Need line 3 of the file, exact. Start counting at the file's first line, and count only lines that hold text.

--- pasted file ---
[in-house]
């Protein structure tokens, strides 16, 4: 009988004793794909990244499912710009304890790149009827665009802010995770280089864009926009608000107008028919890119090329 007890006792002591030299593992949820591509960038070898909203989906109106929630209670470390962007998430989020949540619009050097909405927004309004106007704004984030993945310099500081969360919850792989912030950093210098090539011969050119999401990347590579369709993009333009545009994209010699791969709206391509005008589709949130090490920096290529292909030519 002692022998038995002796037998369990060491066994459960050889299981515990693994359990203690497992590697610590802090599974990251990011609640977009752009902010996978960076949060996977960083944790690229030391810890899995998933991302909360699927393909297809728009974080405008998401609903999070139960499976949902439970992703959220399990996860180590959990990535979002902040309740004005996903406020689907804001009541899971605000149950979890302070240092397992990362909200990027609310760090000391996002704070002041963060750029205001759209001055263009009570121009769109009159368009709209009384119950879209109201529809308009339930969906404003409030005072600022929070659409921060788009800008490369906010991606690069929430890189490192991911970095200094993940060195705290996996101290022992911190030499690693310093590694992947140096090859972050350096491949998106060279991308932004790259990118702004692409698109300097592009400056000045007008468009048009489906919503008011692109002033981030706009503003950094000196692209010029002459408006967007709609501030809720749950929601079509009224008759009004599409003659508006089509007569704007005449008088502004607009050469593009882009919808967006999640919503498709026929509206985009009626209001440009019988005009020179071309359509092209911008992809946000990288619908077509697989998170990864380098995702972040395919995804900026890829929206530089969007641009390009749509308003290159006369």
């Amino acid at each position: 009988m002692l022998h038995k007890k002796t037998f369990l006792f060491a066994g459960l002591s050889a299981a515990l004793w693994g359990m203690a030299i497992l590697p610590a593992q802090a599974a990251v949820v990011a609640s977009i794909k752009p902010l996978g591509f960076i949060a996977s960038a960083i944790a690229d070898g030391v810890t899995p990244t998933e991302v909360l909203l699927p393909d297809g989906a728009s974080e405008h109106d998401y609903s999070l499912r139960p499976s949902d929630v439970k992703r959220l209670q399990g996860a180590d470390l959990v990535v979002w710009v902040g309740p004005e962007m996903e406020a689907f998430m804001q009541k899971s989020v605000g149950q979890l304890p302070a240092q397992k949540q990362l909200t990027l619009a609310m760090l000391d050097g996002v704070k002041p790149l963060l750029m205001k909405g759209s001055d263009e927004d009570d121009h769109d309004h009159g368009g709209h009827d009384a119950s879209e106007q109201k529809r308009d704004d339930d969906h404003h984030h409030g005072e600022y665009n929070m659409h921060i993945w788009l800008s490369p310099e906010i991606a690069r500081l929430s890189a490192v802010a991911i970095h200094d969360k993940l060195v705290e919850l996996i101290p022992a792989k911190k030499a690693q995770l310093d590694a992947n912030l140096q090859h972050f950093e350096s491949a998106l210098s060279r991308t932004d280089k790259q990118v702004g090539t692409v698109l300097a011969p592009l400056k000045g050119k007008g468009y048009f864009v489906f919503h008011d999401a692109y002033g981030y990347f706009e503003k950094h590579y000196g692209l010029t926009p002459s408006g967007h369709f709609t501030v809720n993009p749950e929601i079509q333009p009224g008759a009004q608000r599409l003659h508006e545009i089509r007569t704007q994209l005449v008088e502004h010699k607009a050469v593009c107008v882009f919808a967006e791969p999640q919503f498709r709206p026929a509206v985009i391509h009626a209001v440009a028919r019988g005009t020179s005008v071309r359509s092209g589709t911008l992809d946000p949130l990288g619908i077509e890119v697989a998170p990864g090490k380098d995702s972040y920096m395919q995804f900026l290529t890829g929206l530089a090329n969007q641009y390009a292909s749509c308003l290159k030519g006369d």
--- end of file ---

């Amino acid at each position: 009988m002692l022998h038995k007890k002796t037998f369990l006792f060491a066994g459960l002591s050889a299981a515990l004793w693994g359990m203690a030299i497992l590697p610590a593992q802090a599974a990251v949820v990011a609640s977009i794909k752009p902010l996978g591509f960076i949060a996977s960038a960083i944790a690229d070898g030391v810890t899995p990244t998933e991302v909360l909203l699927p393909d297809g989906a728009s974080e405008h109106d998401y609903s999070l499912r139960p499976s949902d929630v439970k992703r959220l209670q399990g996860a180590d470390l959990v990535v979002w710009v902040g309740p004005e962007m996903e406020a689907f998430m804001q009541k899971s989020v605000g149950q979890l304890p302070a240092q397992k949540q990362l909200t990027l619009a609310m760090l000391d050097g996002v704070k002041p790149l963060l750029m205001k909405g759209s001055d263009e927004d009570d121009h769109d309004h009159g368009g709209h009827d009384a119950s879209e106007q109201k529809r308009d704004d339930d969906h404003h984030h409030g005072e600022y665009n929070m659409h921060i993945w788009l800008s490369p310099e906010i991606a690069r500081l929430s890189a490192v802010a991911i970095h200094d969360k993940l060195v705290e919850l996996i101290p022992a792989k911190k030499a690693q995770l310093d590694a992947n912030l140096q090859h972050f950093e350096s491949a998106l210098s060279r991308t932004d280089k790259q990118v702004g090539t692409v698109l300097a011969p592009l400056k000045g050119k007008g468009y048009f864009v489906f919503h008011d999401a692109y002033g981030y990347f706009e503003k950094h590579y000196g692209l010029t926009p002459s408006g967007h369709f709609t501030v809720n993009p749950e929601i079509q333009p009224g008759a009004q608000r599409l003659h508006e545009i089509r007569t704007q994209l005449v008088e502004h010699k607009a050469v593009c107008v882009f919808a967006e791969p999640q919503f498709r709206p026929a509206v985009i391509h009626a209001v440009a028919r019988g005009t020179s005008v071309r359509s092209g589709t911008l992809d946000p949130l990288g619908i077509e890119v697989a998170p990864g090490k380098d995702s972040y920096m395919q995804f900026l290529t890829g929206l530089a090329n969007q641009y390009a292909s749509c308003l290159k030519g006369d």